My life with Twitter, so far…
Like most of us, I came to Twitter with all the naivety and excitement of a child stumbling into the playground on his first day of school. It was November 2008 and I was only a couple of years into my ‘content’ career, writing online news copy for an agency with what was, in hindsight, a disturbingly simple approach to SEO. By then, Facebook had established itself as a mainstream tool for connecting with loved ones, leaving platforms like Friends Reunited and MySpace unable to find any consistent purpose. Twitter, on the other hand, was something different. Something that seemed to offer limitless opportunities.
As someone still new to my craft, Twitter was a fantastic writing tool that taught me to be concise and think about my ‘audience’. It also felt like a platform that could boost my profile – a profile that, at the time, was pretty focused on my film writing. I’d studied film theory at university and the only thing I enjoyed more than writing about movies was talking about them, and Twitter felt like it sat comfortably between the two. Before long, I’d supplemented my film blogging, festival-going and podcasting with a whole community of people who shared my interests.
More importantly, Twitter gave me something I’d never had before, friends who had the same passion for film as I did. And not just online friends, real ones I still have to this day. Over time, I built quite a community around me, people I could chat and share opinions with, as well as real-life film makers and professionals within my own industry too. I had little Twitter projects, like the year I watched 365 films I’d never seen before and composed 140-character reviews for every single one. The channel even had a big role to play in getting my book published. To be honest, I don’t think it would have happened without it.
So what’s changed?
But today, it seems, the atmosphere has changed. What was once a sharp tool for crafting passionate conversation, feels more like a blunt hammer for beating opinion into people. Tweeters are falling over themselves to tell you how to feel about Trump, Brexit, Charlottesville and Harvey Weinstein, or offer cast iron criticism of films that don’t exist yet. And it’s not that these things aren’t worth talking about, it’s just the certainty and sanctimony that comes with the statements themselves. This is black, that is white. This is white, when it should have been black. This is the best thing of all time. This is the worst thing of all time. This is his fault. That is her fault. All these people are like this. And if you don’t agree, you’re one of them.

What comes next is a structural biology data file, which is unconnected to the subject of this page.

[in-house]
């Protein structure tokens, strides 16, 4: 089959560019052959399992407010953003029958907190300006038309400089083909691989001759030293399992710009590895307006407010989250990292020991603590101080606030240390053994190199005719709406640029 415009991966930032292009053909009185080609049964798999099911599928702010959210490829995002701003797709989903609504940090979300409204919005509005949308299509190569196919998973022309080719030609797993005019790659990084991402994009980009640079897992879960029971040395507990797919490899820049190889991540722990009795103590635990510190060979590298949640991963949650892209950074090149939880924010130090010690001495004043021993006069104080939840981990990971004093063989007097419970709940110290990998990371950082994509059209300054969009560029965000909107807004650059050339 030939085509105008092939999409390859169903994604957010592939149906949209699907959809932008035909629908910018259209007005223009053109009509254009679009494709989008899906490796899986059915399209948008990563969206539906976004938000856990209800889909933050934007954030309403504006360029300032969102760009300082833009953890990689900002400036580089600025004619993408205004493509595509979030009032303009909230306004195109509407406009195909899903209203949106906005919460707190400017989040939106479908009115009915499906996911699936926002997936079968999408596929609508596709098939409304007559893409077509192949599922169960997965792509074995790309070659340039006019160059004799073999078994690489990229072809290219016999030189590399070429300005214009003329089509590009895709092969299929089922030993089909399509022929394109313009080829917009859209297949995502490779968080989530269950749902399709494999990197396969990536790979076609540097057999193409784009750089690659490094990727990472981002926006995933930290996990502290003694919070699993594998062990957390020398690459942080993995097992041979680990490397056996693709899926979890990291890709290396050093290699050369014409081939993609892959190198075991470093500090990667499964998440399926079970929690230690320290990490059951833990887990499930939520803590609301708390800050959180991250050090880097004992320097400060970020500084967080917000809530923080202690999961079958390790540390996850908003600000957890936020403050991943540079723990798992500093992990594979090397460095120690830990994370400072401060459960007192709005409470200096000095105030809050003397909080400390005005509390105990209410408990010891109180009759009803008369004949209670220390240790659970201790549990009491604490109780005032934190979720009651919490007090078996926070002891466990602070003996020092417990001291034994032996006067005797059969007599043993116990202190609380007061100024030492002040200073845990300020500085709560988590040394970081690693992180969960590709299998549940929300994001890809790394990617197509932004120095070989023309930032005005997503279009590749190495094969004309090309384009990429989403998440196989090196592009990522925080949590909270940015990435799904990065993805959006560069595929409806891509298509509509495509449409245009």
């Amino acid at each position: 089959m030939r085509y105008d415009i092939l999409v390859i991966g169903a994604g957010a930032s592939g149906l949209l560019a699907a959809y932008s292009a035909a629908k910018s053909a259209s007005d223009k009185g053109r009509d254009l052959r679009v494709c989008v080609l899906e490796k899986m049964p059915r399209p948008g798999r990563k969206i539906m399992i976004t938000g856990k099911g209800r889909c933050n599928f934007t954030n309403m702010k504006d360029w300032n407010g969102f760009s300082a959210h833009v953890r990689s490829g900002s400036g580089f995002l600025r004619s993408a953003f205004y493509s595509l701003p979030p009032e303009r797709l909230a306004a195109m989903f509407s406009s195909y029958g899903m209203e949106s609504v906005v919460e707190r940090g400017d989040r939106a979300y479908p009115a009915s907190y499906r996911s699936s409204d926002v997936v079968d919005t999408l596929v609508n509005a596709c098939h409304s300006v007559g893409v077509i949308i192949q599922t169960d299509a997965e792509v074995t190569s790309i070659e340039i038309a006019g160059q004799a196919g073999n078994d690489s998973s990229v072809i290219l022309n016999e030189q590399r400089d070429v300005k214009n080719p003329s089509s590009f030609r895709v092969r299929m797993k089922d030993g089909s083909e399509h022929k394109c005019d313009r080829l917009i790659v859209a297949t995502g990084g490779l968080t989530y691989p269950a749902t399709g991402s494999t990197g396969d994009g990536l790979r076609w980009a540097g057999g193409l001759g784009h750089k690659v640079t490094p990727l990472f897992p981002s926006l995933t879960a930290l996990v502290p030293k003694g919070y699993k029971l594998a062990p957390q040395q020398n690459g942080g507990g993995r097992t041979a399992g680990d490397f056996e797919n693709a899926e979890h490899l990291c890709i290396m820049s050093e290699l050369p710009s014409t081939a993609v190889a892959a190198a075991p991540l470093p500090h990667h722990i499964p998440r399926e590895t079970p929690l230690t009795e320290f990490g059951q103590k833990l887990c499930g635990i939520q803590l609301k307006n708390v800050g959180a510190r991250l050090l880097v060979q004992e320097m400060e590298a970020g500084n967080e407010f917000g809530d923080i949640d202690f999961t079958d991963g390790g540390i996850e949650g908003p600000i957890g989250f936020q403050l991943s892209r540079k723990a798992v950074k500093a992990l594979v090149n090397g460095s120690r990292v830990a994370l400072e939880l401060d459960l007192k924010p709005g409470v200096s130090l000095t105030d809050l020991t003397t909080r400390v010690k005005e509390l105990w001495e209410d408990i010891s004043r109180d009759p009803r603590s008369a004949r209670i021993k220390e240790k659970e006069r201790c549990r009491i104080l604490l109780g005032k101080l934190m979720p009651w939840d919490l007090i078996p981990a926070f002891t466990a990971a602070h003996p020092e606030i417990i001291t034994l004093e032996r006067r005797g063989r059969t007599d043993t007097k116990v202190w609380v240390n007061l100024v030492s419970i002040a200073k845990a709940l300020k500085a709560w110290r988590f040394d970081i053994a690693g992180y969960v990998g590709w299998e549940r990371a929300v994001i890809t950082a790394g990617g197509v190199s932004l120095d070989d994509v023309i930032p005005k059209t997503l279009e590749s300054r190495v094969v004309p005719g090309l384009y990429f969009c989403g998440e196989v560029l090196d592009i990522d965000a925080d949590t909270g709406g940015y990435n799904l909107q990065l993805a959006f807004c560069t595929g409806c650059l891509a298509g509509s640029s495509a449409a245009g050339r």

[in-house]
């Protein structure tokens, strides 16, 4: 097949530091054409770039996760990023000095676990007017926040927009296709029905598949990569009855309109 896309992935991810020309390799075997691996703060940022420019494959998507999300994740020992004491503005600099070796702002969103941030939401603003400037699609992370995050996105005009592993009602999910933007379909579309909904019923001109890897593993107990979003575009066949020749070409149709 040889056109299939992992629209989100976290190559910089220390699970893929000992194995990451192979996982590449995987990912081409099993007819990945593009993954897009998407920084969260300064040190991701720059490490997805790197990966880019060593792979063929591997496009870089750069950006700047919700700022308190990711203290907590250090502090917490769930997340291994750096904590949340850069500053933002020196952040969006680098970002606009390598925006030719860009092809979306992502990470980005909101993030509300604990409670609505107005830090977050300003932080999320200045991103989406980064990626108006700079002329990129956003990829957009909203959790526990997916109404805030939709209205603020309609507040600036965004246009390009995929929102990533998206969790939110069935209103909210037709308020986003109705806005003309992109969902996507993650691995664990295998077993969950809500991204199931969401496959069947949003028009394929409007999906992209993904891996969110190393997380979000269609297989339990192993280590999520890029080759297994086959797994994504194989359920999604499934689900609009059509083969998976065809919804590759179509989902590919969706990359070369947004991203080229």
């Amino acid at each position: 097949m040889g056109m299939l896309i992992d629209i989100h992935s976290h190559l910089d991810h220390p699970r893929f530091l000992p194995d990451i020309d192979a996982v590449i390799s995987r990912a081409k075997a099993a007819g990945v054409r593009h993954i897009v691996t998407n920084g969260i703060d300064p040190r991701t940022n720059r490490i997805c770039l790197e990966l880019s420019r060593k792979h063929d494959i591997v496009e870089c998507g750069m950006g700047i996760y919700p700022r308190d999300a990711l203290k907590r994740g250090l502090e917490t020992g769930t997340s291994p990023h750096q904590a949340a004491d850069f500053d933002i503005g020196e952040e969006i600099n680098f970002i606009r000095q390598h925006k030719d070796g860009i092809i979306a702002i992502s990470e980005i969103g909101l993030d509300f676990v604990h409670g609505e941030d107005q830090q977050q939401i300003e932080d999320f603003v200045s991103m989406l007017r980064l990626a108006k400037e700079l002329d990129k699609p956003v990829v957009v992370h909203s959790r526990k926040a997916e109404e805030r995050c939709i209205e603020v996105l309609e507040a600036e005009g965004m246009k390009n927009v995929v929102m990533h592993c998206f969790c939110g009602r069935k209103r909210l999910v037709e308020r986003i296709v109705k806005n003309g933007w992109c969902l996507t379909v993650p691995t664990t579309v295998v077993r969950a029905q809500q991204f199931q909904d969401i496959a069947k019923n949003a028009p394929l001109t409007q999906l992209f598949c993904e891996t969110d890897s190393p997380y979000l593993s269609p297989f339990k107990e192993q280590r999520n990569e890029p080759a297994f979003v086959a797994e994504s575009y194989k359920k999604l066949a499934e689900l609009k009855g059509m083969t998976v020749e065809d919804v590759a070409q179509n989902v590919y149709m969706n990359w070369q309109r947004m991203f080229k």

73.6% of my timeline is mofos retweeting shit I already read and the rest is one film critic raging all day. Every day. On all subjects.
— Dean Lines (@deanlines) October 15, 2017
It’s like it’s suddenly broken and all conversation has stopped. Now we’re just telling everyone else how WE feel or insulting them.
— Dean Lines (@deanlines) October 15, 2017
Think about the last meaningful conversation you had. Were you just just yelling statements at the person opposite? Or did you take the time to listen and consider someone else’s point of view? And that, as Dean so succinctly points out above, is what seems to be the problem. So many tweets are now composed to be statements, 140-character commandments built to teach you something about the the person sending them. Not to be engaged, but accepted as an illustration of that particular user’s personal, indisputable truth.
And I’ll admit, I’ve probably been guilty of this myself. But what I’ve noticed more recently, is that I’m actually way less likely to share my opinion on Twitter, because nowadays, if your opinion doesn’t 100% chime with the black/white position of public opinion, you’ll get savaged by a swarm of angry voices. We’ve all heard the horror stories of when social media goes bad and destroys people’s lives, and do I really want to put myself in that position because of my opinion on who’s been picked to play the lead in A Ghost in the Shell? Not really.
So what do I do? Do I delete my account and give up on Twitter? Well no. Because I still think there are worthwhile conversations to be had. Ideas and content worth seeing and sharing. And that’s why I’ve decided…
I’m taking Twitter back.